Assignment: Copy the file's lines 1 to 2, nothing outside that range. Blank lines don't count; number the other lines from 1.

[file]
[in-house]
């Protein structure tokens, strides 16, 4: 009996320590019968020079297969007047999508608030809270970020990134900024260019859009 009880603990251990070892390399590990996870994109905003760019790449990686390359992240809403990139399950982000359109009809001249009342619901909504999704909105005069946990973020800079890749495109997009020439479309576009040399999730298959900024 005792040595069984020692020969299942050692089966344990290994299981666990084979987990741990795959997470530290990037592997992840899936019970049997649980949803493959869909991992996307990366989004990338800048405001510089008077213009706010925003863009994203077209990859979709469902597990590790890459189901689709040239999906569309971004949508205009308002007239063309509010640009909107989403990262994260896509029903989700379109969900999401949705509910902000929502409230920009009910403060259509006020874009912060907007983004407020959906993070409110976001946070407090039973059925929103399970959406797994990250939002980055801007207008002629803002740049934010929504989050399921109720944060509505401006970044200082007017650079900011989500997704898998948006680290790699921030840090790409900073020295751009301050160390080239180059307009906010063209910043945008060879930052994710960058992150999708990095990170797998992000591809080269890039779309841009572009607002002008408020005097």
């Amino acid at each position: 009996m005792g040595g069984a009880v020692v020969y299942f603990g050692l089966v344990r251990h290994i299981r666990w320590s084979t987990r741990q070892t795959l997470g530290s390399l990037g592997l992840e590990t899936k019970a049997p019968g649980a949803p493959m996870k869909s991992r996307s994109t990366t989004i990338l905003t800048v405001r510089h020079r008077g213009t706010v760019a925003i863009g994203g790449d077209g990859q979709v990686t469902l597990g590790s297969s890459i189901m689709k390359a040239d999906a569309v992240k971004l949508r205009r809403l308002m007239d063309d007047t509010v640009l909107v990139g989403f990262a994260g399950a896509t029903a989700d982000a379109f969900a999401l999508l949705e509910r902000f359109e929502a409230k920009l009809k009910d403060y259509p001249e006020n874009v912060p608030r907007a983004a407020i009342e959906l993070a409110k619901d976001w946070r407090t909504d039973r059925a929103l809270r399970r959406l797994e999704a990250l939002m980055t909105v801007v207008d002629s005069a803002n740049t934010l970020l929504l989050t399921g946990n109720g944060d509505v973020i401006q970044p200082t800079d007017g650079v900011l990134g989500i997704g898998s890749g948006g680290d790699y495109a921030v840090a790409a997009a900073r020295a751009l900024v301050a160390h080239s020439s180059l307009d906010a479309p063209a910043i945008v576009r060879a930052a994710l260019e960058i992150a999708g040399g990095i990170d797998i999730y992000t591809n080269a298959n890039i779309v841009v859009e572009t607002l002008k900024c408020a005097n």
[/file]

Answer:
[in-house]
């Protein structure tokens, strides 16, 4: 009996320590019968020079297969007047999508608030809270970020990134900024260019859009 009880603990251990070892390399590990996870994109905003760019790449990686390359992240809403990139399950982000359109009809001249009342619901909504999704909105005069946990973020800079890749495109997009020439479309576009040399999730298959900024 005792040595069984020692020969299942050692089966344990290994299981666990084979987990741990795959997470530290990037592997992840899936019970049997649980949803493959869909991992996307990366989004990338800048405001510089008077213009706010925003863009994203077209990859979709469902597990590790890459189901689709040239999906569309971004949508205009308002007239063309509010640009909107989403990262994260896509029903989700379109969900999401949705509910902000929502409230920009009910403060259509006020874009912060907007983004407020959906993070409110976001946070407090039973059925929103399970959406797994990250939002980055801007207008002629803002740049934010929504989050399921109720944060509505401006970044200082007017650079900011989500997704898998948006680290790699921030840090790409900073020295751009301050160390080239180059307009906010063209910043945008060879930052994710960058992150999708990095990170797998992000591809080269890039779309841009572009607002002008408020005097």